Post by Global100 »

willthrill81 wrote: Wed Jan 01, 2020 11:37 pm The last trade I made was in early September, which I moved from MCG to LCG. I'd have to go back and look, but I believe that I was only in EM for one month in 2019 and was in MCG and LCG the rest of the year. Both MCG (33.86% for VMGMX)and LCG (37.23% for VIGAX) significantly outperformed the S&P 500 in 2019, so that helped to close some of the gap created by the whipsaw.
Thanks.

Say that you could stomach market downturns/wait for recovery A LOT more than you could stomach whipsaws. (i.e. you would not use the UER as an indicator to switch to fixed income; you stay invested according to your AA). Maybe you would then have some bonds in your tax deferred accounts, but for your stock allocation: would you still follow the 7mma aspect to decide whether to change from one stock index fund to another stock index fund each month?
Last edited by Global100 on Thu Jan 02, 2020 1:26 am, edited 1 time in total.
Lee_WSP
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Re: My trend following strategy and experience

Post by Lee_WSP »

Would the UE trigger be more robust if you used the revised data instead of the preliminary data release? Obviously it would lose some timeliness if an actual recession were to hit. What about waiting for two months of 12mma UE?
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HomerJ
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Re: My trend following strategy and experience

Post by HomerJ »

willthrill81 wrote: Wed Jan 01, 2020 6:27 pm
HomerJ wrote: Wed Jan 01, 2020 6:22 pm
willthrill81 wrote: Thu Dec 05, 2019 12:53 pm
BlueEars wrote: Thu Dec 05, 2019 12:29 pm
tadamsmar wrote: Thu Dec 05, 2019 11:48 am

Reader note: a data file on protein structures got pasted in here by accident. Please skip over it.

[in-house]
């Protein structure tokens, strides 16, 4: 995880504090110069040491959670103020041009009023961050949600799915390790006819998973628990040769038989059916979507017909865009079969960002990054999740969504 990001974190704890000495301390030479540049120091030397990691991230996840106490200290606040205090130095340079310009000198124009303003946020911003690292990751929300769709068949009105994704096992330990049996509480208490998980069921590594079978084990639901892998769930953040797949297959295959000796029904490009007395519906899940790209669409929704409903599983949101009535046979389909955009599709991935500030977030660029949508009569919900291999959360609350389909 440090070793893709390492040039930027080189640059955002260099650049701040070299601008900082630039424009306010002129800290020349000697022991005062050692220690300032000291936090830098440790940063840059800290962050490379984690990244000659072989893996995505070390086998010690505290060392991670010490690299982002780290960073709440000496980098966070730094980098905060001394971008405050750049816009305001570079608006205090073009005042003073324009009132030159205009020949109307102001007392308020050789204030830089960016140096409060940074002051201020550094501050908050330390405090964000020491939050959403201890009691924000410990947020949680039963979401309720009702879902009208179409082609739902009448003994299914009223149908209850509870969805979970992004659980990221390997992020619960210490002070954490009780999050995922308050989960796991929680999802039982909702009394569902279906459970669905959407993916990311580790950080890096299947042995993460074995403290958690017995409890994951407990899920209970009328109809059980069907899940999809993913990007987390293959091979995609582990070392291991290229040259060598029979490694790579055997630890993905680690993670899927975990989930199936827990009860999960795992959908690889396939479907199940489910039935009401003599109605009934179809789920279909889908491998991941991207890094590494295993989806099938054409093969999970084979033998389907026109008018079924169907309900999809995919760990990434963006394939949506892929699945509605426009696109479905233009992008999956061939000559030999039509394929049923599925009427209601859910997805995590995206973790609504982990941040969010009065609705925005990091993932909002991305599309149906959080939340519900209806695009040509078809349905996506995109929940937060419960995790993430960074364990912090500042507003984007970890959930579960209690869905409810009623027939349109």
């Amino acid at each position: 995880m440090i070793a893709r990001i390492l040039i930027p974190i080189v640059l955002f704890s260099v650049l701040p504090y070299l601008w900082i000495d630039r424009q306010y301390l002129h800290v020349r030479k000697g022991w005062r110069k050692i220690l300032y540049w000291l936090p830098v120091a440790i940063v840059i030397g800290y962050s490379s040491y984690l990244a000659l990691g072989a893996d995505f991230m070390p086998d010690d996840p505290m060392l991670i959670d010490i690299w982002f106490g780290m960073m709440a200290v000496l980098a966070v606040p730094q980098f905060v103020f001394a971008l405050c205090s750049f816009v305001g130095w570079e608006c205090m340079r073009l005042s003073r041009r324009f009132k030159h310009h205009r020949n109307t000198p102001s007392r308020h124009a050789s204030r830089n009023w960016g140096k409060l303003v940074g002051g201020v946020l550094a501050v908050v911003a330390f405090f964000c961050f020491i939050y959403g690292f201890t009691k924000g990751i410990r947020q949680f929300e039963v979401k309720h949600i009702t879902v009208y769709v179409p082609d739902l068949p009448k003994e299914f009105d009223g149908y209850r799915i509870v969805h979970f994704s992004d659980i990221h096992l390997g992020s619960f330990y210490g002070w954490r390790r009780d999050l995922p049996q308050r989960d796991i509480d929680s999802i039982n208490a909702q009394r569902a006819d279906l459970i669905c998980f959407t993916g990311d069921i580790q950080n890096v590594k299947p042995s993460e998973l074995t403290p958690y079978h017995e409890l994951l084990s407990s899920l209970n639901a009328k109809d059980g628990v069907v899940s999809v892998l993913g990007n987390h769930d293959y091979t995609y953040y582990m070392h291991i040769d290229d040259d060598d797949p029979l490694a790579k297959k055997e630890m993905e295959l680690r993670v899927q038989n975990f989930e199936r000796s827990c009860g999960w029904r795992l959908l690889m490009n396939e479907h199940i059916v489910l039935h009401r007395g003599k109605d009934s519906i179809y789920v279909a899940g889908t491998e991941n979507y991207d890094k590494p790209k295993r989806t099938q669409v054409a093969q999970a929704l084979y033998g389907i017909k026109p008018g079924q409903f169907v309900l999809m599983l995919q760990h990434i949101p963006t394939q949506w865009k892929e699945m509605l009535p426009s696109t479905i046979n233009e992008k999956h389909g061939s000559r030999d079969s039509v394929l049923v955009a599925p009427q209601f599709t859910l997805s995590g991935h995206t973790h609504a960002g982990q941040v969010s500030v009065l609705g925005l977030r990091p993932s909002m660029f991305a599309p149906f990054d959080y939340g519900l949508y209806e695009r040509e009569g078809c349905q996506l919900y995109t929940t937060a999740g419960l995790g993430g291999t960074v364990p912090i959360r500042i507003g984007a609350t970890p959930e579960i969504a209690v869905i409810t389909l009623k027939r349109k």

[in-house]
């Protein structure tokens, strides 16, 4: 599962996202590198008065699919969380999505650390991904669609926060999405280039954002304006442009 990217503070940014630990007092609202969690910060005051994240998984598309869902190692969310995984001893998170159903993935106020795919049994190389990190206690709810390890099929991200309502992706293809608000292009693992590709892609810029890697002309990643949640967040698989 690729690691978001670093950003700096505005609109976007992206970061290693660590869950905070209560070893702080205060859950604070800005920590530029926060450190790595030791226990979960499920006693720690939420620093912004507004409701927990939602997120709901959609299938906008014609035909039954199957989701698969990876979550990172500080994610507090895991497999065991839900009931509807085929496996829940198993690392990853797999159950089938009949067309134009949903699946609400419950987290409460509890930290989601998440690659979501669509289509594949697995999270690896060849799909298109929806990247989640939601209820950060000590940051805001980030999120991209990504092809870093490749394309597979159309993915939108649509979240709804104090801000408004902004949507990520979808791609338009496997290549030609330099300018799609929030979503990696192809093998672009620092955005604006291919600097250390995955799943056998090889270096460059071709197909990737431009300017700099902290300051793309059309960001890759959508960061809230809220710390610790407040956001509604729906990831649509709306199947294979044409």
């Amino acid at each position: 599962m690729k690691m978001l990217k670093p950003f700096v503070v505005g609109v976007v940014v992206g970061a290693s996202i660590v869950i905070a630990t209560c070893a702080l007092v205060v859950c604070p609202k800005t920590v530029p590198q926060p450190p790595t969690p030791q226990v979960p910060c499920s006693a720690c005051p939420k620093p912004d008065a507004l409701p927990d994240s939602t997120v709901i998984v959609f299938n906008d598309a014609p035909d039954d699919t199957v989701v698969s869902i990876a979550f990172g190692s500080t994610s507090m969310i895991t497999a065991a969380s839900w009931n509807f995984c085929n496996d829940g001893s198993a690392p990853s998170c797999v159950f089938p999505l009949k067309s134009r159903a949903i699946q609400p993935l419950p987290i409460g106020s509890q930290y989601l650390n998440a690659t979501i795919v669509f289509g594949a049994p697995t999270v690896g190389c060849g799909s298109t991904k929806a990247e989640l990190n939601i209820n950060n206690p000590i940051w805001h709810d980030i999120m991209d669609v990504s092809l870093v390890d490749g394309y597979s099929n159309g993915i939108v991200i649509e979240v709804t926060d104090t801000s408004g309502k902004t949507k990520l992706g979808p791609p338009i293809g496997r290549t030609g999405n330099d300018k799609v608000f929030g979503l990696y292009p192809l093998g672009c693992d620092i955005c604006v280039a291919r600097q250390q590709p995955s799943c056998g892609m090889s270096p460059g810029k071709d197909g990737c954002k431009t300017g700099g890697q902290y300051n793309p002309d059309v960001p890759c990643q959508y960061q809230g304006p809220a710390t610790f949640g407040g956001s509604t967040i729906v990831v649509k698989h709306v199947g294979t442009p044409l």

Is there any reason to think that trend following in tax-deferred accounts is likely to make your retirement plan less robust?
There are some caveats to using trend following that could affect retirees. A few I can think of:
1) Don't adopt a poorly designed trend following approach. Any approach should take into account that sudden declines like October 1987 can happen.
2) Be sure you can implement the methodology for the long haul. You have to follow up even if you are ill or traveling or there is some disturbing life event going on that distracts you.
3) If you are having cognitive issues perhaps move to buy-hold and/or use an advisor.
To add to #2, you must be prepared to lag a buy-and-hold approach, perhaps for many years and especially in a strong bull market.
And to add to #1, something new could happen which, in hindsight, means your trend-following approach was poorly designed.

That's the risk trend-followers seems to ignore. The future may not match the past close enough for your signals to work.
I don't think that most of us ignore it at all. I understand that risk full well. Similarly, I should hope that most buy-and-holders understand that their fate is beholden to that of the markets'. If they work like the U.S.'s has for most of the last 30 years, then they'll probably do great. If they work like Japan's has for the last 30 years, then they'll probably be in serious trouble.